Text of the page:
By late 2015, amid the European migrant crisis, de Maizière urged that Europe should set a limit on the number of refugees it takes in and seek out those most clearly entitled to protection.[26] His critics say he failed to fight for more staff and budget for the Federal Office for Migration and Refugees (BAMF), which falls under his ministry, despite years of warnings from German states that the agency was being overwhelmed with asylum applications.[27] In an effort to better detect the identities of migrants arriving from Syria, Afghanistan and other trouble spots, de Maizière later spearheaded the introduction of an identity card for refugees.[28]

In 2016, Maizière banned the neo-Nazi group "White Wolves Terror Crew" (WWT) following raids on 15 properties across the country as worries were growing about a rise in right-wing sentiment after the influx of more than a million migrants the previous year.[29]

Other activities


Personal life

Maizière is married to Martina de Maizière, with whom he has three children.


  1. "Dr. Thomas de Maizière, CDU/CSU" (in German). Deutscher Bundestag. Retrieved 18 August 2011.
  2. Arne Delfs (22 January 2014), Merkel Succession Beckons After von der Leyen’s Defense Posting Businessweek.
  3. Arne Delfs (July 17, 2014), Merkel at 60 Says No Rest on Laurels as Power Uncontested Bloomberg.
  4. "Thomas de Maizière (CDU)". Federal Government. Archived from the original on 5 August 2011. Retrieved 18 August 2011.
  5. 1 2 Dempsey, Judy (2011-03-02). "Merkel Is Quick to Fill Open Cabinet Position". The New York Times. Retrieved 2015-07-09.
  6. 1 2 Judy Dempsey (October 18, 2005), Merkel shares history with aide International Herald Tribune.
  7. 1 2 Judy Dempsey (March 2, 2011), Merkel Is Quick to Fill Open Cabinet Position International Herald Tribune.
  8. Erik Kirschbaum and Eric Kelsey (March 2, 2011), German ministers in cabinet reshuffle Reuters.
  9. Germany outlaws charity over alleged Hamas links Haaretz, July 12, 2010.
  10. Prisoner Plans: Germany Agrees to Take Two Inmates from Guantanamo Spiegel Online, July 7, 2010.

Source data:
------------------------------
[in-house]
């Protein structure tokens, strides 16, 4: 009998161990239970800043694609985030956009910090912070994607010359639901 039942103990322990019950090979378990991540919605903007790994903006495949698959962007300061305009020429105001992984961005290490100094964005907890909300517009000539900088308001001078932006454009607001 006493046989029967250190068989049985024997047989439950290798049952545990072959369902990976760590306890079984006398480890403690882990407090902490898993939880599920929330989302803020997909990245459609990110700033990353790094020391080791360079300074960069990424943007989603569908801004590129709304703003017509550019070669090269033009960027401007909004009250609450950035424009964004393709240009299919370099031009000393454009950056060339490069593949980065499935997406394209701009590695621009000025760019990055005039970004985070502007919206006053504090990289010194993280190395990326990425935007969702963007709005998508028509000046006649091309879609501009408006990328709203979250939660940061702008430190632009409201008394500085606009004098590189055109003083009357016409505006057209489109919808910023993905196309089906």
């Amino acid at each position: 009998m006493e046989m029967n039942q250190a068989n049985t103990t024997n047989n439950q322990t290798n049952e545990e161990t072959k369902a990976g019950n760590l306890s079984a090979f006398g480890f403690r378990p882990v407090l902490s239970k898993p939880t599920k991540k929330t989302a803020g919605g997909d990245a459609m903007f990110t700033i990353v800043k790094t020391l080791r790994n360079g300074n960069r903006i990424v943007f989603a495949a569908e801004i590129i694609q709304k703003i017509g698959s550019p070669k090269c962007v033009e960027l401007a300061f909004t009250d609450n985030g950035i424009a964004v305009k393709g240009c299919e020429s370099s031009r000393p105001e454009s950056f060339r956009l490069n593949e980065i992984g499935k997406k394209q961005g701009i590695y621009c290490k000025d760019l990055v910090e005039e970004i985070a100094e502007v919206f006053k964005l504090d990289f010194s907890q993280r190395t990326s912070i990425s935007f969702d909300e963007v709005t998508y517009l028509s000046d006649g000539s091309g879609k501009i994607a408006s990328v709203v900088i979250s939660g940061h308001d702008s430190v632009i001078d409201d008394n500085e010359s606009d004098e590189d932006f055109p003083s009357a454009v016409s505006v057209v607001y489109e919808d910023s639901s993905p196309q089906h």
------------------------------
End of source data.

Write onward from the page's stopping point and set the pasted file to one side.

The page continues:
11. Germany tipped off Britain about mail bomb, minister says Haaretz, October 31, 2010.
  12. Pidd, Helen (2 March 2011). "Angela Merkel appoints her closest adviser as defence minister". The Guardian. Retrieved 11 July 2013.
  13. "Neue Minister ernannt" [New ministers appointed]. Cabinet of Germany (in German). 3 March 2011. Retrieved 3 March 2011.
  14. Judy Dempsey (May 18, 2011), Germany Plans Deep Cuts to Its Armed Forces International Herald Tribune.
  15. Expected Attendees at Tonight's State Dinner Office of the First Lady of the United States, press release of June 7, 2011.
  16. Germany: Israeli military strike on Iran unlikely to succeed Haaretz, February 12, 2012.
  17. Ofer Aderet (March 27, 2012), Germany official: Meeting with Israel's Barak left me 'more concerned' of war with Iran Haaretz.
  18. Barak Ravid (March 31, 2012), Australia joins list of countries warning against Israeli strike on Iran Haaretz.
  19. Judy Dempsey (June 11, 2012), Europe Stays Quiet Despite Unease About Drones International Herald Tribune.
  20. "Minister". Federal Ministry of the Interior. Retrieved 24 February 2014.
  21. "U.S. now bugging German ministers in place of Merkel: report". Reuters. Retrieved 25 February 2014.
  22. "Merkel's aides now on NSA radar, claims Dutch news report". Germany News.Net. Retrieved 24 February 2014.
  23. Erik Kirschbaum (April 29, 2015), Close Merkel ally de Maiziere rejects charges he lied Reuters.
  24. Rainer Buergin and Arne Delfs (October 17, 2014), Germany Clamps Down on Flow of Fighters to Islamic State Bloomberg News.
  25. Germany Bans Extremist Turkish Paper, Conducts Raids New York Times, May 6, 2015.
  26. Francois Murphy (November 26, 2015), German interior minister calls for European refugee cap: newspaper Reuters.
  27. Noah Barkin (September 17, 2015), Loyal Merkel ally in firing line over refugee crisis Reuters.
  28. Caroline Copley (December 9, 2015), German cabinet approves identity card for refugees Reuters.
  29. Madeline Chambers (March 16, 2016), Germany bans neo-Nazi group as fears of far-right grow Reuters.


Wikimedia Commons has media related to Thomas de Maizière.
Political offices
Preceded by
Frank-Walter Steinmeier
Chief of the Chancellery
Succeeded by
Ronald Pofalla
Title last held by
Bodo Hombach
Minister for Special Affairs
Preceded by
Wolfgang Schäuble
Minister of the Interior
Succeeded by
Hans-Peter Friedrich
Preceded by
Karl-Theodor zu Guttenberg
Minister of Defence
Succeeded by
Ursula von der Leyen
Preceded by
Hans-Peter Friedrich
Minister of the Interior
This article is issued from Wikipedia - version of the 12/3/2016. The text is available under the Creative Commons Attribution/Share Alike but additional terms may apply for the media files.